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Anastasia Tsioulcas

Anastasia Tsioulcas is a reporter on NPR's Arts desk. She is intensely interested in the arts at the intersection of culture, politics, economics and identity, and primarily reports on music. Recently, she has extensively covered gender issues and #MeToo in the music industry, including backstage tumult and alleged secret deals in the wake of sexual misconduct allegations against megastar singer Plácido Domingo; gender inequity issues at the Grammy Awards and the myriad accusations of sexual misconduct against singer R. Kelly.

On happier days, Tsioulcas has celebrated the life of the late Aretha Franklin, traveled to Havana to profile musicians and dancers, revealed the hidden artistry of an Indian virtuoso who spent 60 years in her apartment and brought listeners into the creative process of composers Steve Reich and Terry Riley.

Tsioulcas was formerly a reporter and producer for NPR Music, where she covered breaking news in the music industry as well as a wide range of musical genres and artists. She has also produced episodes for NPR Music's much-lauded Tiny Desk concert series, and has hosted live concerts from venues like the Metropolitan Museum of Art and New York's (Le) Poisson Rouge. She also commissioned and produced several world premieres on behalf of NPR Music, including a live event that brought together 350 musicians to debut a new work together. As a video producer, she created high-profile video shorts for NPR Music, including performances by cellist Yo-Yo Ma in a Brooklyn theatrical props warehouse and pianist Yuja Wang in an icy-cold Steinway & Sons piano factory.

Tsioulcas has also reported from north and west Africa, south Asia, and across Europe for NPR and other outlets. Prior to joining NPR in 2011, she was widely published as a writer and critic on both classical and world music, and was the North America editor for Gramophone Magazine and the classical music columnist for Billboard.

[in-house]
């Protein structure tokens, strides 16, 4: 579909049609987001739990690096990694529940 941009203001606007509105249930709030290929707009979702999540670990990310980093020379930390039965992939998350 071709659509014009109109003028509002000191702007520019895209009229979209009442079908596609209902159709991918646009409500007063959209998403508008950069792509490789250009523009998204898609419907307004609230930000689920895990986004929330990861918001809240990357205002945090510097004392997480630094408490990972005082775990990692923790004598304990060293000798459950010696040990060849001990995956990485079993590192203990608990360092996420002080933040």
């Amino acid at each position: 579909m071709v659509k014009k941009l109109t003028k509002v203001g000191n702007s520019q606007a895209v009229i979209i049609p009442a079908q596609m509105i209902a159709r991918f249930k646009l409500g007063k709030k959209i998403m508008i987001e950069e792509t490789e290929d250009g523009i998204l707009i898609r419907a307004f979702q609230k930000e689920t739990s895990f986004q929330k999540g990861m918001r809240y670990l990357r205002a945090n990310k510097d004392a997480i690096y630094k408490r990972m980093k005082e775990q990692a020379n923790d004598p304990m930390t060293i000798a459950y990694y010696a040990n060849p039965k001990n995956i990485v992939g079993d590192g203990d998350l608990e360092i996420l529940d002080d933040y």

Born in Boston and based in New York, Tsioulcas is a lapsed classical violinist and violist (shoutout to all the overlooked violists!). She graduated from Barnard College, Columbia University with a B.A. in comparative religion.

Famed musician Eric Clapton said on Wednesday that he will not perform in any venue that requires audience members to be vaccinated against COVID-19.

"Following the PM's announcement on Monday the 19th of July 2021, I feel honor bound to make an announcement of my own: I wish to say that I will not perform on any stage where there is a discriminated audience present," Clapton wrote.

Editor's note: This report discusses charges of sexual assault.

Disgraced movie mogul Harvey Weinstein pleaded not guilty to charges of rape and sexual assault in a Los Angeles County courtroom Wednesday. He is accused of sexually assaulting five women in separate incidents that span nearly a decade.

Officially, the Olympic Games begin on Friday, Jul. 23 and run through Sunday, Aug. 8 — and for all the armchair athletes out there, the biggest thrill is tuning in to watch the excitement.

For an American audience, NBC continues to have a lock on all things Olympic. Events will air across many NBC properties, including NBC, USA, CNBC and Golf Channel, as well as on Peacock (NBC's streaming platform), the NBC Sports app and on NBCOlympics.com.

A ride at Disneyland that used to feature racist, colonialist depictions of Africans now emphasizes slapstick monkeys and chimpanzees besting clueless tourists instead.

Japanese musician Keigo Oyamada, who performs under the name Cornelius, has resigned from the Tokyo Olympics after being criticized on social media for having bullied children with disabilities while he was himself a student.

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